It hasn’t hurt that old noodle-arm, the guy with the accuracy problems who’d never be anything more than a game manager - has threaded more needles than a tailor this year. No flare, no skills, they said. Point to his record and they talked about the defense winning the games (the one that was 21st in the league in 2008, when the Bears won 9). Point to his steady improvement each year in category after category, despite the dysfunction in the organization around him and they talked about knowing what they see when they watch him on the field. Touch base on the fact that he was changing coaches, systems and all the players around him and they said that he was a throw-in, there because his team was the only one whose team would give up two 1st-round picks just to get rid of him. And, perhaps that last part is even somewhat true. His locker room mates in Chicago had a very different spin on that, though. Looking back at it, the players had it right. Brandon Lloyd was one of those players.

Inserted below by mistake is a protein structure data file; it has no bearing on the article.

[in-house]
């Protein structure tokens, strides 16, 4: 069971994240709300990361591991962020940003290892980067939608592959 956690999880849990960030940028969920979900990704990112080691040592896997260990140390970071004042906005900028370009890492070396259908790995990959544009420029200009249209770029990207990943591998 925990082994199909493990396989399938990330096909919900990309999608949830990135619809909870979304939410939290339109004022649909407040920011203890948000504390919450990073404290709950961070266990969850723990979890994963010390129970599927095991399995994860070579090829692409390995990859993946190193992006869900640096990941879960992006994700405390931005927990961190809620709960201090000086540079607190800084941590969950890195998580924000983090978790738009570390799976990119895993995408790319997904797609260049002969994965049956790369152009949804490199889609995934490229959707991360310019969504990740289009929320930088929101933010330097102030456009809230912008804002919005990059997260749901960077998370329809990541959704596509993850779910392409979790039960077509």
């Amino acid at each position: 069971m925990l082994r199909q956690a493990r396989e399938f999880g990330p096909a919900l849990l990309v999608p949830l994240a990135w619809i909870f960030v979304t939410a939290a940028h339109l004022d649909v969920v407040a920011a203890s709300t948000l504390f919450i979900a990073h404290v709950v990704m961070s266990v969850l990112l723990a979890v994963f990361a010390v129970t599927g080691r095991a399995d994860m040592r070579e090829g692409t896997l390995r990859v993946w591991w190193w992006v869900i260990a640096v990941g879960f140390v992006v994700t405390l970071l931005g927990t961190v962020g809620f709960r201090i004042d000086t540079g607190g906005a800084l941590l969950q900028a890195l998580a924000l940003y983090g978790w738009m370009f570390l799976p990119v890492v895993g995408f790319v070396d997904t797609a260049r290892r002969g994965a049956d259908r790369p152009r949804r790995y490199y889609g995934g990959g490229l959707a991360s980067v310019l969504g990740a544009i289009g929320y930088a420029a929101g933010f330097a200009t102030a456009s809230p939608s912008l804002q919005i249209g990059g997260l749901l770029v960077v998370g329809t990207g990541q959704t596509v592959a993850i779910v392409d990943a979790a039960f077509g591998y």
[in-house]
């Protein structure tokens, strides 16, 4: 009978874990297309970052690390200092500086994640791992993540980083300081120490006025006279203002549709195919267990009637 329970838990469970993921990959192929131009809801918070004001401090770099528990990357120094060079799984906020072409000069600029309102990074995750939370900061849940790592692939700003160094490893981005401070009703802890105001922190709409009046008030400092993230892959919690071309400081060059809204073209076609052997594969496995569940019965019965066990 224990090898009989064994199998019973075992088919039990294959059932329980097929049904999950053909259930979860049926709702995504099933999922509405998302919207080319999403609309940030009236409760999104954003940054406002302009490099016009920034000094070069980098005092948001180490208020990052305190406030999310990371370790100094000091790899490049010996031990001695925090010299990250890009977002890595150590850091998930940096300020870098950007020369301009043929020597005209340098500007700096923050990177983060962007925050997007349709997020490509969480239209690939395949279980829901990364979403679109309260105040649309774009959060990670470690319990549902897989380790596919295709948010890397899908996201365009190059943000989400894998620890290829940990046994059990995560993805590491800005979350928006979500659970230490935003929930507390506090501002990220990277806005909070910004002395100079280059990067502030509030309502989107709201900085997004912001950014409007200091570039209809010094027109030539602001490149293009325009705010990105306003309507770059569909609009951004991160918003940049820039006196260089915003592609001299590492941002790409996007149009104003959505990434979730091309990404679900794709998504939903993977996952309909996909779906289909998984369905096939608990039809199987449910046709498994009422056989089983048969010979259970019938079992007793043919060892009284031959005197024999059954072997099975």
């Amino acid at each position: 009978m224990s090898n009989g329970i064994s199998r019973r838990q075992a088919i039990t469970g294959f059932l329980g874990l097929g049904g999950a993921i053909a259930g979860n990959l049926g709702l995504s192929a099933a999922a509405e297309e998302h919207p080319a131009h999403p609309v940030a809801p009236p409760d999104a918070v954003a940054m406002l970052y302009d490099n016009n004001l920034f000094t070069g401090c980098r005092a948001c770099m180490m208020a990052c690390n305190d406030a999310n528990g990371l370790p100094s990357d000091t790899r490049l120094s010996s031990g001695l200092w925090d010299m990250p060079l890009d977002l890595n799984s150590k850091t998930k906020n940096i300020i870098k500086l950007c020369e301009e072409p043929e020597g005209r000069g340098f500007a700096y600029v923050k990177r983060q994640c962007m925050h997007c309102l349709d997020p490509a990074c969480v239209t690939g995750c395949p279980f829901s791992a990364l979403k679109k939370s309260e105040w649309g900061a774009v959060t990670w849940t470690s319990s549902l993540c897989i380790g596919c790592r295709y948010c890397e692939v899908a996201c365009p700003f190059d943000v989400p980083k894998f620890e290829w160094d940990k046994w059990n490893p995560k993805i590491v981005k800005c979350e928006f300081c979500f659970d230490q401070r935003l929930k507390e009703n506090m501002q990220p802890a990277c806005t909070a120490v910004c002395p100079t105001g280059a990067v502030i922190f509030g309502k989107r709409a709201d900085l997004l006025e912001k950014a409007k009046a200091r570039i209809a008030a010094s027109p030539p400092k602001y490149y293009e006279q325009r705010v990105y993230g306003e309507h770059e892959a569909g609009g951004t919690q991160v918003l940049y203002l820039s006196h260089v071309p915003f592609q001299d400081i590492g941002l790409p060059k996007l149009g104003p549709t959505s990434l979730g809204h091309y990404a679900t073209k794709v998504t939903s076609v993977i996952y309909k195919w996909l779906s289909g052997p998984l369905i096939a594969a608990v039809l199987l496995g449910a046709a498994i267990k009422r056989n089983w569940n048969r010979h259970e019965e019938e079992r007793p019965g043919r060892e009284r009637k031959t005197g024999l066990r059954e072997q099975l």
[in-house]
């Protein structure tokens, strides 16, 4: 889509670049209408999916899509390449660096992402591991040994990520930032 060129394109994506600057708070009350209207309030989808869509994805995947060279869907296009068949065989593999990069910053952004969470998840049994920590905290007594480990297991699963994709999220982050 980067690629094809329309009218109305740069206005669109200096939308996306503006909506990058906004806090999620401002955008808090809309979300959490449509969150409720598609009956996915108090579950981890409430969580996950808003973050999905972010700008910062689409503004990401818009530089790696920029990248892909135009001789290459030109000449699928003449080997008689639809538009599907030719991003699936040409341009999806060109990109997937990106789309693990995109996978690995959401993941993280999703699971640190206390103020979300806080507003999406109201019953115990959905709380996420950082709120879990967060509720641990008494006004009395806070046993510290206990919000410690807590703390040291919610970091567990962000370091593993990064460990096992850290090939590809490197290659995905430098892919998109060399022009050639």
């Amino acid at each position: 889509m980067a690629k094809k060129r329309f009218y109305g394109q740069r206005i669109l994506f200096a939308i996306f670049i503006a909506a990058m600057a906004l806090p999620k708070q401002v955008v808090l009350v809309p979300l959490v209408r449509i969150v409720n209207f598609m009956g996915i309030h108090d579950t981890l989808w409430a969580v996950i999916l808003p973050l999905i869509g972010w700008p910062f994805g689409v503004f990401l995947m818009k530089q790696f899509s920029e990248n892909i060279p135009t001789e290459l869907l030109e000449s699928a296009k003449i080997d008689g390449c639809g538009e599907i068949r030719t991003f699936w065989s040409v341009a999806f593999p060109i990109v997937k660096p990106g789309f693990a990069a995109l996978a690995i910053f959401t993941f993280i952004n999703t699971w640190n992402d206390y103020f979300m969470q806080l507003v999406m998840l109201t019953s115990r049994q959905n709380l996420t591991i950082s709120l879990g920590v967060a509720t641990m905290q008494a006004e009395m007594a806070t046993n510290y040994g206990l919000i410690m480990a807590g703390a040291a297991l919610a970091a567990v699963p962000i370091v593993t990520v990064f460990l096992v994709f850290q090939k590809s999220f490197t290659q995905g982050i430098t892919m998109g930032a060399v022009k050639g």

But when he arrived in Denver and told the media and the fans that he knew that Kyle Orton was a top quarterback, it gained little traction. It was the sort of thing, folks assumed, that you generally say about a teammate if you wind up moving along together; no big deal. But what Brandon was really saying was, “This is a guy I’d trust to talk about who I really am, and what I want to be. I’d trust him enough to open up to him and talk about how things could be, and how ready I am to do them, inside and on the field. I’d trust him to help me accomplish them.”